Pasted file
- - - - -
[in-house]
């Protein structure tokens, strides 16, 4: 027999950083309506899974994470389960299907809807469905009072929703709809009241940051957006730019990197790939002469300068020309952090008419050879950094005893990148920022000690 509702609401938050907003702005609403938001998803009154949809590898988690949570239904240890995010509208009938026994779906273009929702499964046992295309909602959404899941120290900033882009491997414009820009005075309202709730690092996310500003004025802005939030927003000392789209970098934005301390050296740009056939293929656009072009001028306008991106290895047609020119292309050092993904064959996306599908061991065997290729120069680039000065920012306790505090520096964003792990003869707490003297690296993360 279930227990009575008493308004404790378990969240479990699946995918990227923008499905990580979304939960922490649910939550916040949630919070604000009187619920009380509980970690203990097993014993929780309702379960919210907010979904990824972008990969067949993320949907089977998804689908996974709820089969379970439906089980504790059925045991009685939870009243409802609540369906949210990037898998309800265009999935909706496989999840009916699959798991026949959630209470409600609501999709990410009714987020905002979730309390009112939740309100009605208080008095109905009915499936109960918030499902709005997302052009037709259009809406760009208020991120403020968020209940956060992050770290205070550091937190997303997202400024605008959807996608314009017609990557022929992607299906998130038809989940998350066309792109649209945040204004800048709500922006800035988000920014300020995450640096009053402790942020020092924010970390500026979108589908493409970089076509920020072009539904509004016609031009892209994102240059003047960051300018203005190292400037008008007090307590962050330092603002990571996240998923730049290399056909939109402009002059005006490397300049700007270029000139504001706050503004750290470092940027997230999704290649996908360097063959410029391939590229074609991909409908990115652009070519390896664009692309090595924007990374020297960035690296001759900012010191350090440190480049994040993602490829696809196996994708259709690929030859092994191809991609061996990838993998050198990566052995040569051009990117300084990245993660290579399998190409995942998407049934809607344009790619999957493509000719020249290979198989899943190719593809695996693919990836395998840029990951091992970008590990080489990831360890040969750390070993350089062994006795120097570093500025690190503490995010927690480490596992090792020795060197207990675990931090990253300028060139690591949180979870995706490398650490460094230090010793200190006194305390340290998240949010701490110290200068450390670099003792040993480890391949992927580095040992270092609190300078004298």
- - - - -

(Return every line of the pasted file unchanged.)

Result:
[in-house]
């Protein structure tokens, strides 16, 4: 027999950083309506899974994470389960299907809807469905009072929703709809009241940051957006730019990197790939002469300068020309952090008419050879950094005893990148920022000690 509702609401938050907003702005609403938001998803009154949809590898988690949570239904240890995010509208009938026994779906273009929702499964046992295309909602959404899941120290900033882009491997414009820009005075309202709730690092996310500003004025802005939030927003000392789209970098934005301390050296740009056939293929656009072009001028306008991106290895047609020119292309050092993904064959996306599908061991065997290729120069680039000065920012306790505090520096964003792990003869707490003297690296993360 279930227990009575008493308004404790378990969240479990699946995918990227923008499905990580979304939960922490649910939550916040949630919070604000009187619920009380509980970690203990097993014993929780309702379960919210907010979904990824972008990969067949993320949907089977998804689908996974709820089969379970439906089980504790059925045991009685939870009243409802609540369906949210990037898998309800265009999935909706496989999840009916699959798991026949959630209470409600609501999709990410009714987020905002979730309390009112939740309100009605208080008095109905009915499936109960918030499902709005997302052009037709259009809406760009208020991120403020968020209940956060992050770290205070550091937190997303997202400024605008959807996608314009017609990557022929992607299906998130038809989940998350066309792109649209945040204004800048709500922006800035988000920014300020995450640096009053402790942020020092924010970390500026979108589908493409970089076509920020072009539904509004016609031009892209994102240059003047960051300018203005190292400037008008007090307590962050330092603002990571996240998923730049290399056909939109402009002059005006490397300049700007270029000139504001706050503004750290470092940027997230999704290649996908360097063959410029391939590229074609991909409908990115652009070519390896664009692309090595924007990374020297960035690296001759900012010191350090440190480049994040993602490829696809196996994708259709690929030859092994191809991609061996990838993998050198990566052995040569051009990117300084990245993660290579399998190409995942998407049934809607344009790619999957493509000719020249290979198989899943190719593809695996693919990836395998840029990951091992970008590990080489990831360890040969750390070993350089062994006795120097570093500025690190503490995010927690480490596992090792020795060197207990675990931090990253300028060139690591949180979870995706490398650490460094230090010793200190006194305390340290998240949010701490110290200068450390670099003792040993480890391949992927580095040992270092609190300078004298």